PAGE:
Fishing skills

Brown: Good anglers need ‘special skills’ beyond technology, and need to pass them on | Sports

People who fish know the fun and pleasure associated with it, but perhaps those who have never had a day on the water or are afraid to try it can watch those who do it with a little confusion and hesitation about our sanity.

Once hooked, pardon the pun, we spend big bucks, travel lake to lake and it continues to be one of the only sports where you can’t really see the quarry and it’s under the surface of the water.






A young fisherman shows off his catch. Young anglers have the advantage of modern technology, but it’s up to older anglers to teach them the “special skills” that only come with experience.


PHOTO PROVIDED


Although we now have sophisticated electronics and other gadgets to use sonar to find them, we really can’t tell their mood or whether they will bite or not. We can tell their size and shape, but depending on our training and understanding of electronics, we may end up hunting another species that is not part of the plan.

Whether hunting bass, walleye, or other fish, biology is used more than many would acknowledge. Seasonal patterns based on the time of year, type of lake or river fished, water conditions, and angler skill level in bait selection and casting ability can do all the difference for success or failure. It’s not a simple game and those who are the best at it have special skills. In my opinion, fishermen are athletes.

The new fisherman is much better and has a lot more information at your fingertips. Something that took us years and years to figure out they do by watching a YouTube video or reading about it online. Our training was a dad, or a grandfather, or trial and error; theirs is a keyboard or their cell phone. This reduces the learning curve.

The variable that has not yet been specifically introduced into the equation is fishing pressure and lake size combined with the skill set. Everything else can be put into an equation and formulated for the desired result. A body of water without pressure may be easier to model than a body of water in an urban setting with more anglers on the water.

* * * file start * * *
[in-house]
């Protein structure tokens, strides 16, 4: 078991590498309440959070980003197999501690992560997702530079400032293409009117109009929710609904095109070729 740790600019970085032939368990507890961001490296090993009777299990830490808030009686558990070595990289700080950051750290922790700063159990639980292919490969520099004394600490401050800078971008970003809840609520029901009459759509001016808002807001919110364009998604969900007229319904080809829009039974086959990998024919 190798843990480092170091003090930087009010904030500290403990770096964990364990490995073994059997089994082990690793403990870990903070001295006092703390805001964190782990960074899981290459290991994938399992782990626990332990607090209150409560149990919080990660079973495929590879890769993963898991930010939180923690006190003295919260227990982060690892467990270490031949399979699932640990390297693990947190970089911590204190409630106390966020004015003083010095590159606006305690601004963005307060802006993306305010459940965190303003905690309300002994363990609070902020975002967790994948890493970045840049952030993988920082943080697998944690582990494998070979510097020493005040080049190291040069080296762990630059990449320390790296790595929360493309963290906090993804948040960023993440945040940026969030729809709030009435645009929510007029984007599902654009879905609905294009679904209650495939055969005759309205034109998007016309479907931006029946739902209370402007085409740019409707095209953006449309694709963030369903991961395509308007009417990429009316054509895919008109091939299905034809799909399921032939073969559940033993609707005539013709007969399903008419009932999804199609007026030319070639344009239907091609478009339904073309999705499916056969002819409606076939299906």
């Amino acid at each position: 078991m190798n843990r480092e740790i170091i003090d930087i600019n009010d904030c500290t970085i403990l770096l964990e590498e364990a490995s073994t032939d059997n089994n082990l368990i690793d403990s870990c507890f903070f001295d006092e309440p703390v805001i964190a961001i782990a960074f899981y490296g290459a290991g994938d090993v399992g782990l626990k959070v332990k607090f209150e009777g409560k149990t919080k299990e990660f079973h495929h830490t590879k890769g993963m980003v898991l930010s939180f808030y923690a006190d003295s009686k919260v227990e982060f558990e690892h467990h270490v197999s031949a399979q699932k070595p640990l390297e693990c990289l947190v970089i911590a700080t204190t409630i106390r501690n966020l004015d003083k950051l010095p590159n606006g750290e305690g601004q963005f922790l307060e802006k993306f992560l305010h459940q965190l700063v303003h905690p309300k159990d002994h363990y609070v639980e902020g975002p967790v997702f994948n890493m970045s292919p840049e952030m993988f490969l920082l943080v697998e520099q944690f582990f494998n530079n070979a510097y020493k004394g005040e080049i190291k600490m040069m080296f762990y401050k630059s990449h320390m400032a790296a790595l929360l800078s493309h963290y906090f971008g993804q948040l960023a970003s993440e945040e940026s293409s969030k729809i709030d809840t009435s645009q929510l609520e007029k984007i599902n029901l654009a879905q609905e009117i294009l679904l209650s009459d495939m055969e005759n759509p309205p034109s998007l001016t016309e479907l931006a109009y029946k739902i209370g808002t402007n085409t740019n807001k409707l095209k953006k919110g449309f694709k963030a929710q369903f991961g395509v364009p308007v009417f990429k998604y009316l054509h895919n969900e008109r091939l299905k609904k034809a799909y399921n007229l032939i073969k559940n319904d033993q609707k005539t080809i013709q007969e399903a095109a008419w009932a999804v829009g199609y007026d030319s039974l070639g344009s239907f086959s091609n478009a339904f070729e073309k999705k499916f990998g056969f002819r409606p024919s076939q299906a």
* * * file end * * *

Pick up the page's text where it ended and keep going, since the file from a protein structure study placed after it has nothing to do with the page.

The last, but most important variable is the number of fish that live in a particular body of water, as even the best anglers cannot catch ghosts.

Fishing is the only sport where size, gender, and age have little to do with participation, and that’s what makes it special in my book. Being a great football player or a fast runner has little to do with how successful you can be on the water. I see it again and again with youth fishing, where the biggest and strongest are not necessarily the most successful.

It’s a sport where anyone can be successful, it really is the sport of a lifetime. Old and young, big or small can all participate, and the beauty of success is measured in the individual. There are competitions for trophies and cash, but a group of friends can just go and enjoy the day with bragging rights or a small bet.

To be honest, I never thought I would be involved in fishing 40 years ago. I didn’t want it to become a job and always wanted it to be the headache of imagining them facing the pressure of entry fees and an eight hour competition window. It was about seeing the sun rise or set, the lonely moments on the water and the release of stress that gave me the most pleasure, but once bitten by the virus of competition fishing, I really wanted testing my skills against like-minded others. competitors to see how I ranked.

Don’t worry, if you’re good, there’s always someone better. Information has always been the differentiating factor – a specific technique or a selection of baits. Because I grew up when competitive fishing was born, I could see it all and soak it up like a sponge.

I’m still figuring out how to catch more or better use my time on the water, but my pleasure now comes from helping others catch more and enjoy the experience. Don’t get me wrong, I’m still a competitive wire, but I definitely have a smile and a warm feeling inside when I see that I could have helped a young angler succeed.

It’s actually better than winning me over at this point, and until you’re there, you might not understand it. I absorb experience and time spent outdoors like I used to with technique or bait, and winning isn’t as important as it used to be. Maybe it’s a matter of age, but more importantly, I think it’s finding someone to replace after I’m done that gives me the most pleasure. I had some before me who paved the way for me and now it’s my turn to love this opportunity.

Today’s young angler has skills way ahead of what I had at his age, but I have experience and wisdom and you can’t get that on the internet. I believe my best work is truly ahead of me. I love this part of the game, and even if I’m not that fast or can’t jump that high, I can still fish, and for that I’m very grateful.

Rather than quitting or giving up, I plan to stay in the middle until I can’t anymore. It is a matter of principle for me to stay engaged and I will never stop learning and passing it on. I hope you are in the boat with me.







Terry Brown Tighter Crop

Brown Sponge


Terry Brown is President of Wired2Fish.com, an industry-leading daily website and social media community that provides product information, industry news and fishing techniques. You can learn more by going to www.Wired2Fish.com.